Kristin Vilhauer, married with 3 children, (21, 15 & 11), recently turned 42 years old and I am a 9-year breast cancer survivor. 40 is the milestone birthday in a women’s life when you have your first mammogram, I had mine at age 32.
It was October 2008 when I had found ta painful lump; my regular doctor scheduled me to have my first mammogram & an ultrasound. After not finding anything on the mammogram, I canceled the ultrasound appointment, thinking I did not need the appointment, as the lump was most likely a result of hormones. I went about my life without worry, the next month, the lump was still there, still painful to the touch, so I rescheduled the ultrasound, I was there for quite some time & they said they found what I was feeling but were sure it was nothing. So again, I leave the hospital, thinking for sure it is hormones (as that is what the doctors & techs eluded too) & I did not need to be concerned about it. By the end of the year it was still there, still painful, so I went to see a surgeon that I had seen in the past, thinking for sure he would remove it. He too told me it was nothing to worry about because cancer does not hurt and I have many other lumps from nursing babies and having children. Therefore, that was it, 3rd doctor, 3rd opinion, so I let it go and I did not let it burden me.
It was not until March (6 months after I initially found the lump) that a good friend of mine came to me with a business card of a breast cancer specialist in Sioux Falls and suggested I have just one final check. Of course, without wanting to deal with it, I put it off until after my husband and I went on our vacation, as I was not bothered about it. I made the appointment for the first part of April.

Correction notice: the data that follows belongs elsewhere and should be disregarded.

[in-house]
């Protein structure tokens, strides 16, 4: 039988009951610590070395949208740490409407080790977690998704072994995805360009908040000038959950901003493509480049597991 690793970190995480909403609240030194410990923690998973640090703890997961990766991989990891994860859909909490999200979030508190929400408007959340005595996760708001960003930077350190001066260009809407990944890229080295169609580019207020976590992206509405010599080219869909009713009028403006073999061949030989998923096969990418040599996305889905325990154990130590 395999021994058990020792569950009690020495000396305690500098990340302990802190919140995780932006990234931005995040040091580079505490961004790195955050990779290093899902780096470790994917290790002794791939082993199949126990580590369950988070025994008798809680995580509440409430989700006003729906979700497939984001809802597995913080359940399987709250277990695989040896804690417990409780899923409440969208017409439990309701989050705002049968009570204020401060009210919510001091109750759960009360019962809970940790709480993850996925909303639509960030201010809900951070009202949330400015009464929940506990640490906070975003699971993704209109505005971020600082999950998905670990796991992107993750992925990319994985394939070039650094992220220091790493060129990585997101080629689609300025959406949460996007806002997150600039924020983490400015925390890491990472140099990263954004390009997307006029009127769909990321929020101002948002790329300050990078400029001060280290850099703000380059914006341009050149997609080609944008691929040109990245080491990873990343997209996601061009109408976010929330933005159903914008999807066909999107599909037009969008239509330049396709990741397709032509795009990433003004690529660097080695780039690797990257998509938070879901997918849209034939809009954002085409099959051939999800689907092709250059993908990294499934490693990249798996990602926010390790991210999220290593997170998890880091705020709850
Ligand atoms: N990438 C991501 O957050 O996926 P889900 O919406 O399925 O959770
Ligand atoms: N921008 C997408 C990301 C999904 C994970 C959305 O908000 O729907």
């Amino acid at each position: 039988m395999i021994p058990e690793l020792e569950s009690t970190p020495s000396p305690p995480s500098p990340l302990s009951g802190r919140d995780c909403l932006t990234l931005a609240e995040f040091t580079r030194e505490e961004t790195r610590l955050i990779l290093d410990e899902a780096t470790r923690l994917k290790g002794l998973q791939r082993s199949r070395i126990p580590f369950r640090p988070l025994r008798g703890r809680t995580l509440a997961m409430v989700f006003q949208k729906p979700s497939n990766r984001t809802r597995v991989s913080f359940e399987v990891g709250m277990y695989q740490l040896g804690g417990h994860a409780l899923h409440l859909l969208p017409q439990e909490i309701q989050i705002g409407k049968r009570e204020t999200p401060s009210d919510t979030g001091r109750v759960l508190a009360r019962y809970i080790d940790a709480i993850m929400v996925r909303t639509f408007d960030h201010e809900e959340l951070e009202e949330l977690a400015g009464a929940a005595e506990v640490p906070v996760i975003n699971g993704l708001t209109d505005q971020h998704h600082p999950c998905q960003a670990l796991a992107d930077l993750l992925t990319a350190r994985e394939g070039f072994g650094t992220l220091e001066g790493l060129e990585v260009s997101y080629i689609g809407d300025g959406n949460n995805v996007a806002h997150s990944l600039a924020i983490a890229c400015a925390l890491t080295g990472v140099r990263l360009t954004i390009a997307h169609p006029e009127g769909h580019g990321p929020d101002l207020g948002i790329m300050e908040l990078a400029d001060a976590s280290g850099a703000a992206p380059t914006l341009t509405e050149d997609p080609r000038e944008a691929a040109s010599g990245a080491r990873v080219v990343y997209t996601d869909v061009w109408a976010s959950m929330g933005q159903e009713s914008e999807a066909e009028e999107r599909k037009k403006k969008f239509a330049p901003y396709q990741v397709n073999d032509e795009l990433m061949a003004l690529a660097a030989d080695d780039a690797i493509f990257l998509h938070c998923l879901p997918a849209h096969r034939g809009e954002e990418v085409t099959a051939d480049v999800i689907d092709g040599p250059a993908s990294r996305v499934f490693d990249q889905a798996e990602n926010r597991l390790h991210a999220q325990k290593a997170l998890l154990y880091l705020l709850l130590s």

The day came, my mom and I headed to Sioux Falls, we were going to go to the appointment and then go wedding shopping. My sister was getting married in a few months, I was a bridesmaid and my 3-year-old daughter was the flower girl. Mom asked me if we should be worried about this appointment, I kind of chuckled and said, “No, I am more worried about finding shoes for Kennedy to match the dress” Of course, mom was on edge.
The doctor came in and asked what I was being seen for; I told her I just wanted a 3rd or maybe 4th opinion, (forgetting which # it actually was). She went on to tell me her history and that she just does not go around removing lumps for no reason. My thought was, here we go she is going to send me on my way like the rest of them, but after discussion, she said she would do the lumpectomy to get rid of my discomfort I was having. She said there was no hurry as the records were not alarming. So I scheduled the surgery 2 weeks later, no big deal right?
Surgery day came, without worries my husband and I headed to Sioux Falls. After surgery, the doctor came out, talked to my husband while I was in recovery & told him it was just dense tissue and she would call by Thursday with the results of the testing & was sure the report would be fine. That was a Monday (the Monday before Easter that year), Thursday came & went we heard nothing, Friday I waited until after noon before I called them, they said “well we have the report but they need to redo some of the testing” but they didn’t really have much information for me. They told me to try not worry over the weekend. Worry, why worry, I had not up to this point.
Keep in mind, before this moment, never did it cross my mind “what if this lump is cancer” It was not something I was familiar with nor did I worry about as no one in my close family had had it.